Premier hit by rising wheat prices

By Rod Addy

- Last updated on GMT

Related tags: Raw material costs, Baker, Premier

Higher wheat costs hit trading profits at Premier Foods in September and October, the manufacturer reported in a trading update covering the four...

Higher wheat costs hit trading profits at Premier Foods in September and October, the manufacturer reported in a trading update covering the four months to the end of October.

Premier said it had suffered because of consumers switching to other brands as it had been among the first plant bakers to raise the price of its bread when raw material costs rose.

In a statement, Premier said trading profit had been “significantly lower during September and October than the same period last year”. It said bread prices would continue to be affected while there was disparity between the retail sales value of its products and other bread brands.

The manufacturer said sales for the core business for the four months to October 2007 were ahead of the same period in 2006 by about 3%. There had been improved sales growth in spreads and desserts, it said. However, although the meat-free business also achieved improved sales growth, Premier said costs were running ahead of normal levels while it waited for for efficiency improvements at its Methwold factory to feed through.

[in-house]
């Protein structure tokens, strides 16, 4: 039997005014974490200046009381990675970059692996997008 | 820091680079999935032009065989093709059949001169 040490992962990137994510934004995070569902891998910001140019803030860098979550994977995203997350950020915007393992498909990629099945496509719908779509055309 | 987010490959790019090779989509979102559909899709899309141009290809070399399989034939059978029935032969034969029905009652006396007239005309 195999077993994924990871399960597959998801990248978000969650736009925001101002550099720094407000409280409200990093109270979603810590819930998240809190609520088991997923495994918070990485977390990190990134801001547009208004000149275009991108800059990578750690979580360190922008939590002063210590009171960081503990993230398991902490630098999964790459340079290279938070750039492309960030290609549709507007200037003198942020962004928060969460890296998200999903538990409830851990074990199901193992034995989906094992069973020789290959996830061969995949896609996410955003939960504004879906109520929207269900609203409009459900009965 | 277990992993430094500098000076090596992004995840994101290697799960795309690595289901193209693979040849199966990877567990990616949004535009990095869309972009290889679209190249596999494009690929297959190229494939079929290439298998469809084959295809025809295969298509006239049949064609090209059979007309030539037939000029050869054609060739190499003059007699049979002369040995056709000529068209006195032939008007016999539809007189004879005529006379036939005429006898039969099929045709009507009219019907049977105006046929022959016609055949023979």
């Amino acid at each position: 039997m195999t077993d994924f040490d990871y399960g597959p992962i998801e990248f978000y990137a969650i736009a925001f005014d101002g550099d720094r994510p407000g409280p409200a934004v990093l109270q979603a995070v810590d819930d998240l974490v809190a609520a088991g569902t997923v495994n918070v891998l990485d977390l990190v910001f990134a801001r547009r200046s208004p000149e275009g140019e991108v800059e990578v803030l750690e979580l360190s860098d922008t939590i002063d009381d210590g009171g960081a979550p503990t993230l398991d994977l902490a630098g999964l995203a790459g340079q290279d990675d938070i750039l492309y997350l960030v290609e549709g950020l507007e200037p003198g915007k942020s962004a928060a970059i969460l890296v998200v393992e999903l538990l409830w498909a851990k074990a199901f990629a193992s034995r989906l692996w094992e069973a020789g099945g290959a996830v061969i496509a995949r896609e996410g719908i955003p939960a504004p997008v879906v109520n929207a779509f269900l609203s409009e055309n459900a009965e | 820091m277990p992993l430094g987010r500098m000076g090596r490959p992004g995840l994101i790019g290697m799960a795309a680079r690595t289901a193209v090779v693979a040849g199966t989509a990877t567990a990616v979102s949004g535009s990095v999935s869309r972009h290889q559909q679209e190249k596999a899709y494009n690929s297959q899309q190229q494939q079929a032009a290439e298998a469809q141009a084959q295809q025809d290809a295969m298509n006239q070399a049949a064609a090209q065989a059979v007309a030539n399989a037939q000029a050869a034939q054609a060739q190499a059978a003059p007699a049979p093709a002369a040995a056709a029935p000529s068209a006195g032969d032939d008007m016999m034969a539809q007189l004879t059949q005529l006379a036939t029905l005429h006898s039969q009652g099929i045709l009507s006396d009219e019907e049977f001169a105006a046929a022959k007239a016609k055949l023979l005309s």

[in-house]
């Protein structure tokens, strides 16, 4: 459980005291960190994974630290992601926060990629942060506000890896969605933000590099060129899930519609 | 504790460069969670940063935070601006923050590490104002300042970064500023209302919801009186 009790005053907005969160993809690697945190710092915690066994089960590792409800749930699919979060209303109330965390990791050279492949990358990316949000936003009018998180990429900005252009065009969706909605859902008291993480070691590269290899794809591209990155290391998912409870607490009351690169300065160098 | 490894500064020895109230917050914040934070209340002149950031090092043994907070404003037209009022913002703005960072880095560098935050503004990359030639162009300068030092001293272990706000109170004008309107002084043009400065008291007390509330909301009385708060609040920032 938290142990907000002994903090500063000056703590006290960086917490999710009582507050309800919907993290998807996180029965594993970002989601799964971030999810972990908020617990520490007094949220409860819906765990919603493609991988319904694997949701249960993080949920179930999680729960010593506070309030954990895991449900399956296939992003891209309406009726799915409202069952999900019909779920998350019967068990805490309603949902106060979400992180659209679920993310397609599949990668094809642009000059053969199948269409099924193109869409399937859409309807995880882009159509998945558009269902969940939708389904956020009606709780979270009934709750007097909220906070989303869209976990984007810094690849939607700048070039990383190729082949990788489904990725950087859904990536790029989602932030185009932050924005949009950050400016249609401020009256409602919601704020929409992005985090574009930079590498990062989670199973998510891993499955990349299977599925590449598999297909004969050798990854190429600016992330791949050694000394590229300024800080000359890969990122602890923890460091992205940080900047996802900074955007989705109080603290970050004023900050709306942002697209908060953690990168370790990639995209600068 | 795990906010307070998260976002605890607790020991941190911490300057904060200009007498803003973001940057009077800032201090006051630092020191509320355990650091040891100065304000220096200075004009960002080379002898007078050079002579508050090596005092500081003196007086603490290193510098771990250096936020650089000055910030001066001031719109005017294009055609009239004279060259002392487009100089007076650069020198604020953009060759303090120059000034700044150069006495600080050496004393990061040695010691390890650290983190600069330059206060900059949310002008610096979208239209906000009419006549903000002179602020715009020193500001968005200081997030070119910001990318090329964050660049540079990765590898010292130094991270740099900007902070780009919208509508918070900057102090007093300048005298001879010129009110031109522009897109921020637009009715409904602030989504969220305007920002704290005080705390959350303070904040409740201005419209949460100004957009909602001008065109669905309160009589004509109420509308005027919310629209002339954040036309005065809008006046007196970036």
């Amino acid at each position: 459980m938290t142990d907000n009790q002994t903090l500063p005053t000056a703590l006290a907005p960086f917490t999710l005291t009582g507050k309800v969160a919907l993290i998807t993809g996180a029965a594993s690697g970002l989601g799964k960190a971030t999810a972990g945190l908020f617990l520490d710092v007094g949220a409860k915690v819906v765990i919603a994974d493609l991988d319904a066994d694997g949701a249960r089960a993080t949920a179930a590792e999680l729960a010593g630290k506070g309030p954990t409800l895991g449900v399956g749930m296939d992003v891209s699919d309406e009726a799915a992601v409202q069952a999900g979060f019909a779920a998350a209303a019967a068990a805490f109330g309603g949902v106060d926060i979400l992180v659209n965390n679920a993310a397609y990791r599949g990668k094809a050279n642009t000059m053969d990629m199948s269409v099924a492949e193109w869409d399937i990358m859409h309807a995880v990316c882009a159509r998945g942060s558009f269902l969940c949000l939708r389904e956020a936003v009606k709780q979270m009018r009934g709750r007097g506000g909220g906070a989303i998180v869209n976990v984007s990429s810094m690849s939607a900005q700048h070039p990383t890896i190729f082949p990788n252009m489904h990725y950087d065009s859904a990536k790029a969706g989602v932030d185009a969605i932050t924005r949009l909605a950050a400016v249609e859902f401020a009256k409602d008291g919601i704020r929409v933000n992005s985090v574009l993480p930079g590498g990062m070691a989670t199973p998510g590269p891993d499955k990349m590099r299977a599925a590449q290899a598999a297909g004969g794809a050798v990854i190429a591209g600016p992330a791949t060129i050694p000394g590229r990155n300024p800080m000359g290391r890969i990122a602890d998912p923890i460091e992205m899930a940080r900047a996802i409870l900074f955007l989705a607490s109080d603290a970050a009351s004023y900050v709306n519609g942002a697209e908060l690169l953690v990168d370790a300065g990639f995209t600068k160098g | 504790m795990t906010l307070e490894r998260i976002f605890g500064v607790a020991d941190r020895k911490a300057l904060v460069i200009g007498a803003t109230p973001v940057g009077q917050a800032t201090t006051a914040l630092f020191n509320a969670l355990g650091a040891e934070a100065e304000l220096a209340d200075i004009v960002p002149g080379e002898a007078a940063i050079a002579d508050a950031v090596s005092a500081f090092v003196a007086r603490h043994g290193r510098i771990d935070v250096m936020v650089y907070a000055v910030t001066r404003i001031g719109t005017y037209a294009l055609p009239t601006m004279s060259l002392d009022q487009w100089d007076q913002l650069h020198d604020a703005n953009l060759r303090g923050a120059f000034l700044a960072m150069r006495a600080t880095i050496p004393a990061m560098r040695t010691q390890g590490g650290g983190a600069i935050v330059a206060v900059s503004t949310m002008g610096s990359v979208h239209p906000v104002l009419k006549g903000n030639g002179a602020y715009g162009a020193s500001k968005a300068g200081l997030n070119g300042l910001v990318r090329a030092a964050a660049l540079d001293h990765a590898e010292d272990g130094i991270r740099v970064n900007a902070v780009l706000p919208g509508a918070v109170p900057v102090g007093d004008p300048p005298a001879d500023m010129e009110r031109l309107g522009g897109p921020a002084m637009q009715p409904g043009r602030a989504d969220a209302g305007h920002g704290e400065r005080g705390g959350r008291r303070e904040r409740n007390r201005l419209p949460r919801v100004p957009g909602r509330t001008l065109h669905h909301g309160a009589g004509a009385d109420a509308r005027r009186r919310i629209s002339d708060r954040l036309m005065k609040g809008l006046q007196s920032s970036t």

“We are pleased with the performance of the Campbell’s business, which moved into good growth, although we have yet to see an improvement in the core convenience foods business,” said the company.

Sales for culinary brands in the four months to October were 3% ahead of the same period last year, sales at the bread bakeries division were “moderately ahead” of last year.

Premier said it had completed the rationalisation of its Bradford bakery and Telford distribution depot in October. The closure of its King’s Lynn Campbell’s factory is set for the end of 2007. The consultation with employees at the six manufacturing sites Premier had proposed to close after the RHM integration had started and transfer of production had begun, said the company.

The company has already announced the closure of its Dublin preserves factory and the start of consultations with employees on a proposal to close its factory in Thurles in the Republic of Ireland.

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